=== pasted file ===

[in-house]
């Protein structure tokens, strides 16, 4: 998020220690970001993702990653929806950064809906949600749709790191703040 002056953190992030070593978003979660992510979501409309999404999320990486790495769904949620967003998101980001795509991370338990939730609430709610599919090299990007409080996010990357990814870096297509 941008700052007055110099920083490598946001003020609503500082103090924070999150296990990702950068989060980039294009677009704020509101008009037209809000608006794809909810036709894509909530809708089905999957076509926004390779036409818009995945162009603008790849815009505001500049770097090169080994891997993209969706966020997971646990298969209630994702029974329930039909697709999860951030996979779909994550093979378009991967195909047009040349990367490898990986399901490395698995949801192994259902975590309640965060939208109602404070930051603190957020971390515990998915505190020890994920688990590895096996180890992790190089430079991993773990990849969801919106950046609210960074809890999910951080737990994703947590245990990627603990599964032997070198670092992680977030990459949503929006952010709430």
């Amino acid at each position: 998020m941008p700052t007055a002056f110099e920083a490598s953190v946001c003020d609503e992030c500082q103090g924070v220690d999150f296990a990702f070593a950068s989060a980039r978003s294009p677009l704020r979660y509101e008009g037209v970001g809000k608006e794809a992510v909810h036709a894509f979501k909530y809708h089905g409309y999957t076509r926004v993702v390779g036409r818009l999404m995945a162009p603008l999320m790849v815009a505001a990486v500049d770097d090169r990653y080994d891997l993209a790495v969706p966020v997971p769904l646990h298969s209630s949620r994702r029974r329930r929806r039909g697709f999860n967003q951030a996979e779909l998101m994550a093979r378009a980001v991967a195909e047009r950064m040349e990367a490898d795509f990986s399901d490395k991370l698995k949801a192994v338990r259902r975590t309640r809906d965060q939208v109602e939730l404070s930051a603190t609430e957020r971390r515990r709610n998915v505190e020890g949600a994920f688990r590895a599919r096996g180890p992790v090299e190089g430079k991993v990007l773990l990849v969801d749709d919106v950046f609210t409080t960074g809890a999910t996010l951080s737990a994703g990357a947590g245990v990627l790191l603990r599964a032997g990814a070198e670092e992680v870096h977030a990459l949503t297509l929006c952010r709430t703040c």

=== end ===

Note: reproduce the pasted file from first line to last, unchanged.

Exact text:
[in-house]
């Protein structure tokens, strides 16, 4: 998020220690970001993702990653929806950064809906949600749709790191703040 002056953190992030070593978003979660992510979501409309999404999320990486790495769904949620967003998101980001795509991370338990939730609430709610599919090299990007409080996010990357990814870096297509 941008700052007055110099920083490598946001003020609503500082103090924070999150296990990702950068989060980039294009677009704020509101008009037209809000608006794809909810036709894509909530809708089905999957076509926004390779036409818009995945162009603008790849815009505001500049770097090169080994891997993209969706966020997971646990298969209630994702029974329930039909697709999860951030996979779909994550093979378009991967195909047009040349990367490898990986399901490395698995949801192994259902975590309640965060939208109602404070930051603190957020971390515990998915505190020890994920688990590895096996180890992790190089430079991993773990990849969801919106950046609210960074809890999910951080737990994703947590245990990627603990599964032997070198670092992680977030990459949503929006952010709430």
């Amino acid at each position: 998020m941008p700052t007055a002056f110099e920083a490598s953190v946001c003020d609503e992030c500082q103090g924070v220690d999150f296990a990702f070593a950068s989060a980039r978003s294009p677009l704020r979660y509101e008009g037209v970001g809000k608006e794809a992510v909810h036709a894509f979501k909530y809708h089905g409309y999957t076509r926004v993702v390779g036409r818009l999404m995945a162009p603008l999320m790849v815009a505001a990486v500049d770097d090169r990653y080994d891997l993209a790495v969706p966020v997971p769904l646990h298969s209630s949620r994702r029974r329930r929806r039909g697709f999860n967003q951030a996979e779909l998101m994550a093979r378009a980001v991967a195909e047009r950064m040349e990367a490898d795509f990986s399901d490395k991370l698995k949801a192994v338990r259902r975590t309640r809906d965060q939208v109602e939730l404070s930051a603190t609430e957020r971390r515990r709610n998915v505190e020890g949600a994920f688990r590895a599919r096996g180890p992790v090299e190089g430079k991993v990007l773990l990849v969801d749709d919106v950046f609210t409080t960074g809890a999910t996010l951080s737990a994703g990357a947590g245990v990627l790191l603990r599964a032997g990814a070198e670092e992680v870096h977030a990459l949503t297509l929006c952010r709430t703040c």